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Poll

The Ultimate Joyride: Would you prefer to fly...

X-15 Rocket-plane?
- 4 (21.1%)
Skylon SSTO?
- 4 (21.1%)
The Space Shuttle?
- 6 (31.6%)
Saturn-V?
- 4 (21.1%)
Boeing X-51 Waverider?
- 1 (5.3%)

Total Members Voted: 19


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Author Topic: Space Stations, Space Shuttles and Beyond - The Aerospace Discussion Thread  (Read 4627 times)

LTK

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Ah I see. It's an interesting shape but the highlight in the picture you posted is clearly 'enhanced'. Here's the same cutout magnified twice.

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I just got the image of a midwife and a woman giving birth swinging towards each other on a trapeze - when they meet, the midwife pulls the baby out. The knife juggler is standing on the floor and cuts the umbilical cord with a a knifethrow.

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I dunno, 'The Ghosts of Mars' sounds like a pretty awesome story to me.
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It does sound fun to write a story of, but John Carpenter kind of added a bad stigma to the name for me since his movie.
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BenRG

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I've just learnt that the name of China's standard carrier-borne fighter, the J-15, translates into English as 'Flying Shark'. For some reason, I can't stop grinning at that. Was it because 'Sharknado' was already trademarked?
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Cue the "More water on Mars than in California" jokes.
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Just don't let Nestle get the franchise.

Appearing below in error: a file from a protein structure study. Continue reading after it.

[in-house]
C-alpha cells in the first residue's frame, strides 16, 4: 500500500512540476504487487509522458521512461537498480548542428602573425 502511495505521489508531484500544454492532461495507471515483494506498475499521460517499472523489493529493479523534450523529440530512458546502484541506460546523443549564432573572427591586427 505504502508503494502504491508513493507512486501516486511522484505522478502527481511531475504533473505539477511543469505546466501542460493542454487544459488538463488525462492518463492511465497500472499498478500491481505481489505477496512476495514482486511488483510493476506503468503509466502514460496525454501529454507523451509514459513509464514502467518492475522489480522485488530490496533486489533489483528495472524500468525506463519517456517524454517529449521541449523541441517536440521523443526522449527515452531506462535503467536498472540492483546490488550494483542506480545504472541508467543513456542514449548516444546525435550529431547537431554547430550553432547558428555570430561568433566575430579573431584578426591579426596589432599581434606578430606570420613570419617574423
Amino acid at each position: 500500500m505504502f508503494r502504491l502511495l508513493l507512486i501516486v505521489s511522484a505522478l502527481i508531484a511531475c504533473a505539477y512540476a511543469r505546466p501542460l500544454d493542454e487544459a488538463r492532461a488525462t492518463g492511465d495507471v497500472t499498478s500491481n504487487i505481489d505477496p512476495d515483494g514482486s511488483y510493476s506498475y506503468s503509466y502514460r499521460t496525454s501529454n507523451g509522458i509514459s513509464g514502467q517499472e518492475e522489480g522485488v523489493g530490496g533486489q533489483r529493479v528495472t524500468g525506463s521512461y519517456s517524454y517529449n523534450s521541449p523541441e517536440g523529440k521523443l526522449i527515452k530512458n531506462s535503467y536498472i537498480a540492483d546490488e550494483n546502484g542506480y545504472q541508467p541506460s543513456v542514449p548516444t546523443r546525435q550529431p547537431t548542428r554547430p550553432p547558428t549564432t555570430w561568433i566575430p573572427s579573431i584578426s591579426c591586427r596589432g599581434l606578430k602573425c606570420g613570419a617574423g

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So this happened today.   :-D

A friend was at the launch and streamed it via periscope. The crowd were cheering like mad for the landing. Wish I could have been there.

Full webcast
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BenRG

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There were enough people who said that this literally could not be done. I'm glad to see them proved wrong.

Now comes the hard part: Doing it again and again and again until it becomes routine and about as exciting as watching an airliner land after another scheduled flight.

Looking forward to the two next launch attempts, both slated for next month: SES-9, a European communications satellite to Geostationary Earth Orbit (GEO) from the Cape and then Jason-3 a NASA oceanic observation satellite from Vandenberg in California.
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Just listen to the crowd! :-D :-D :-D

Louder and more enthusiastic than any sports fans at a stadium. (IMO)
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There were enough people who said that this literally could not be done. I'm glad to see them proved wrong.
Now that is how spaceships ought to land; on pillars of fire! <--- Space Cadet Akima.

That's a major technical achievement, and congratulations are due to the team. The rub will be the economics. Let us not forget that the Space Shuttle was supposed to usher in an era of lower-cost access to space, and ended up more expensive in terms of kilogrammes to LEO than the Saturn V. Every gramme of mass devoted to systems needed to land that first stage is a gramme of payload sacrificed. I'm sure the Falcon team has done its financial modelling, and I hope it works out in practice.
« Last Edit: 24 Dec 2015, 17:19 by Akima »
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They would have done Akima if the Airborne Launch Development had had the funding it required to develop
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Coulda, woulda, shoulda... Everything works perfectly on paper.
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Quote
Milner, meanwhile, is also funding the Breakthrough Message project, which will award up to $1 million in prizes to people who craft the best messages to send out to any intelligent life that may be listening.

My message is "We taste horrible and are likely poisonous."
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Interplanetary Transport System

Is it crazy? Yes. Is he crazy? Yes. However, I would argue that this might, just might, be the right sort of crazy.


[edit]
Basic technical power-point slides including a description of the mission profile and the projected performance of the engines.
« Last Edit: 28 Sep 2016, 02:08 by BenRG »
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pwhodges